Another popular activity is selecting stations which fail to show recent warming. So I've presented here a different kind of plot which shows all the GHCN stations on a world map, with shading to indicate the trend over the last 30, 45 or 60 years (you can choose). It derives from the plot I posted for November temperatures. It takes advantage of HTML 5 linear color shading, and uses a triangular mesh. Each station has a color corresponding to its trend for the chosen period; although the colors can vary locally, the station neighborhood itself should have the correct color. Note that there is no spatial averaging (except for the shading); the individual station trends determine the coloring.
One result that I found interesting is that while there are patchwork regions, eg USA, there are also large regions with fairly uniform trends, particularly the ocean.
So here's the plot. It is interactive - you can rearrange it, magnify, show the stations, click to see station detail and numbers etc. Use Ctrl+. Ctrl- to get it the right size for your screen. The mechanics are explained below.
Click on this map to orient the world plot.
How it worksMore details here. The flat map at top right is your navigator. If you click a point in that, the sphere will rotate so that point appears in the centre. The buttons below allow modification. Set what you want, and press refresh. You can show stations, and the mesh, and magnify 2×, 4×, or 8× (by setting both). You can click again to unset (and press refresh). Then you can click in the sphere. At the bottom on the right, the nearest station name and anomaly will appear. You may want to have stations displayed here. The selection menu chooses the period; if you change the period, the plot changes without need for refresh.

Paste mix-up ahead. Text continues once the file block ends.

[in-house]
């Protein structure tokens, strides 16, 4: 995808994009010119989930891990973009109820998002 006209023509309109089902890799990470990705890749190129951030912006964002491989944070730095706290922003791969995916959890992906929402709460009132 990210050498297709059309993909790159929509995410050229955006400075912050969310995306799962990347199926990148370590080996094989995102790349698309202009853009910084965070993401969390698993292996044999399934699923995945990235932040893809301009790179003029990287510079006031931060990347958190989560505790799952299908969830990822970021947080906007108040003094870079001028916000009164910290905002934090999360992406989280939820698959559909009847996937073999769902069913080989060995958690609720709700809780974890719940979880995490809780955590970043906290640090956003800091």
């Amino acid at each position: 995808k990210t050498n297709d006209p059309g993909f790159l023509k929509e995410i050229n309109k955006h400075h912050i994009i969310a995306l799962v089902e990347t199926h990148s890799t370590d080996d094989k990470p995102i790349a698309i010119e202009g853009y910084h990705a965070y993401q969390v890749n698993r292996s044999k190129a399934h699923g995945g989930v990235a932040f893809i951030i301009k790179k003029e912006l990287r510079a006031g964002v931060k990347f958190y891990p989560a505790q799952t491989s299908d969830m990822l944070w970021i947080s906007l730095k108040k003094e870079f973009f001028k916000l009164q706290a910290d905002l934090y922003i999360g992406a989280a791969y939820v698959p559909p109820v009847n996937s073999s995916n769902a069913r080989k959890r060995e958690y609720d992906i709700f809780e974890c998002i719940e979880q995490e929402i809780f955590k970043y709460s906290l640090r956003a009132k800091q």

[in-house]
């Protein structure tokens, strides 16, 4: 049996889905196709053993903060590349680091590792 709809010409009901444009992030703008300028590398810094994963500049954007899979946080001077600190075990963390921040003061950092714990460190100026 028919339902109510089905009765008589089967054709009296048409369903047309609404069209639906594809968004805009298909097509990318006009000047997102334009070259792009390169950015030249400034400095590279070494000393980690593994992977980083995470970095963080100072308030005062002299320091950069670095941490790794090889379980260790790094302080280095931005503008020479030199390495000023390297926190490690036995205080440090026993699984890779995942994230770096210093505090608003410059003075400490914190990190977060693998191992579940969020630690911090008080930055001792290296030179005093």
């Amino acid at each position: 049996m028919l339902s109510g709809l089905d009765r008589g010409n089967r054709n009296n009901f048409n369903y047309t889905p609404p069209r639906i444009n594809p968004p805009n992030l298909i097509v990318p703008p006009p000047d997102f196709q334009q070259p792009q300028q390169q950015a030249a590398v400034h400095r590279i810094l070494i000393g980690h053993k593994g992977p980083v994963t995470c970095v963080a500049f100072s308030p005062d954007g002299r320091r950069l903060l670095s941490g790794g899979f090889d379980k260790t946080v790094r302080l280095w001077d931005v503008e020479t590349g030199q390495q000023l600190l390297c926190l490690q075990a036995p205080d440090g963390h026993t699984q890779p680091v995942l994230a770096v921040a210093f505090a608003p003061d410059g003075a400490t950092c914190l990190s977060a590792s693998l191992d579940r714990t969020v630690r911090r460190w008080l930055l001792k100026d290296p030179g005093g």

How the trends are calculated.Calculating station trends is not trivial, because of missing values and seasonal variation. Obviously missing winter values at one end will bias the trend. A reasonable fix is to subtract the mean for each month and work with anomalies. But the means don't correspond exactly to the same period. I used a weighted least squares method similar to that used in TempLS. The weighting simply has unit value for months with readings, zero without. The model is xmy ~ Lm + Tr Jmy where x are the station readings, L the monthly offsets, Tr the trend, and J a linear progression of months, in century units. The suffixes m for month, y for year. This is fitted by least squares. The resulting formula is similar to OLS. If we now say that J has zero values for missing x, and I is a similar vector which is 1 mostly, but zero where x is missing, then the OLS trend formula would be
Tr = f(x) / f(J) where f(x) = S(Jx) - S(J) S(x) / S(I)where S represents summation over all month/year. Denoting Sy as the process of summing over individual months, and Sm summing the resulting 12 sums, the formula from the above fit is:
Tr = f(x) / f(J); f(x) = S(Jx) - Sm( Sy(J) Sy(x) / Sy(I))
You may see a few ocean stations appearing on land. The reason is that I artificially create ststions at the centre of each 4x4 deg cell. If there is enough sea in the cell for HADSST to report a SST value, that will be assigned to that central point, even if it is on land.
Note that the color scheme suggests cooling, but most of the blue range is actually positive (though smaller) trend.
Stations are included in the trend analysis if they have at least 80% of months reporting within the range.